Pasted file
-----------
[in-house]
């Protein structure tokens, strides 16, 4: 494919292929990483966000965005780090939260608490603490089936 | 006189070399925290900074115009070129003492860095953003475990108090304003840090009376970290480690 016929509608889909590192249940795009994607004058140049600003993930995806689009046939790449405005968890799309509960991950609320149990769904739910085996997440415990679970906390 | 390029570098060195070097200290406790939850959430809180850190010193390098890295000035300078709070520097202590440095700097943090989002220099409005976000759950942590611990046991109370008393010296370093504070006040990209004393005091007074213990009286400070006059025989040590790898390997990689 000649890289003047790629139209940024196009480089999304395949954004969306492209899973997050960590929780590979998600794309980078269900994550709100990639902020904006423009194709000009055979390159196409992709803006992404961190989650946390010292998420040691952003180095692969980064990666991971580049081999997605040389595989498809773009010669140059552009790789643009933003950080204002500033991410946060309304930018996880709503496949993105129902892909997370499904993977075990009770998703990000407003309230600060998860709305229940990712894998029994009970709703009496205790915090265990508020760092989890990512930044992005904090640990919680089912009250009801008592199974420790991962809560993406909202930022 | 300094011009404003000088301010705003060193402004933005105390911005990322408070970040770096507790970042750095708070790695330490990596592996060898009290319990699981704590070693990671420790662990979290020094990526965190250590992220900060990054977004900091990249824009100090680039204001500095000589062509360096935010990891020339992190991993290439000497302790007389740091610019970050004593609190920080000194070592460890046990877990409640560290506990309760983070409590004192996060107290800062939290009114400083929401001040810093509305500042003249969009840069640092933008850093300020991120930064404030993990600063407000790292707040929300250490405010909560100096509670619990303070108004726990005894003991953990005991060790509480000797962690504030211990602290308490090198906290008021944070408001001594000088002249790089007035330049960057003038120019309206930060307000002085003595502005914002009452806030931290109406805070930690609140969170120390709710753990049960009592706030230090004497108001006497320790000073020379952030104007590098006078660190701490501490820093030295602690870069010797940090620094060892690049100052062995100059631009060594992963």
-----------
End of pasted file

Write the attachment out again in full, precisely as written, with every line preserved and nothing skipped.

[in-house]
């Protein structure tokens, strides 16, 4: 494919292929990483966000965005780090939260608490603490089936 | 006189070399925290900074115009070129003492860095953003475990108090304003840090009376970290480690 016929509608889909590192249940795009994607004058140049600003993930995806689009046939790449405005968890799309509960991950609320149990769904739910085996997440415990679970906390 | 390029570098060195070097200290406790939850959430809180850190010193390098890295000035300078709070520097202590440095700097943090989002220099409005976000759950942590611990046991109370008393010296370093504070006040990209004393005091007074213990009286400070006059025989040590790898390997990689 000649890289003047790629139209940024196009480089999304395949954004969306492209899973997050960590929780590979998600794309980078269900994550709100990639902020904006423009194709000009055979390159196409992709803006992404961190989650946390010292998420040691952003180095692969980064990666991971580049081999997605040389595989498809773009010669140059552009790789643009933003950080204002500033991410946060309304930018996880709503496949993105129902892909997370499904993977075990009770998703990000407003309230600060998860709305229940990712894998029994009970709703009496205790915090265990508020760092989890990512930044992005904090640990919680089912009250009801008592199974420790991962809560993406909202930022 | 300094011009404003000088301010705003060193402004933005105390911005990322408070970040770096507790970042750095708070790695330490990596592996060898009290319990699981704590070693990671420790662990979290020094990526965190250590992220900060990054977004900091990249824009100090680039204001500095000589062509360096935010990891020339992190991993290439000497302790007389740091610019970050004593609190920080000194070592460890046990877990409640560290506990309760983070409590004192996060107290800062939290009114400083929401001040810093509305500042003249969009840069640092933008850093300020991120930064404030993990600063407000790292707040929300250490405010909560100096509670619990303070108004726990005894003991953990005991060790509480000797962690504030211990602290308490090198906290008021944070408001001594000088002249790089007035330049960057003038120019309206930060307000002085003595502005914002009452806030931290109406805070930690609140969170120390709710753990049960009592706030230090004497108001006497320790000073020379952030104007590098006078660190701490501490820093030295602690870069010797940090620094060892690049100052062995100059631009060594992963």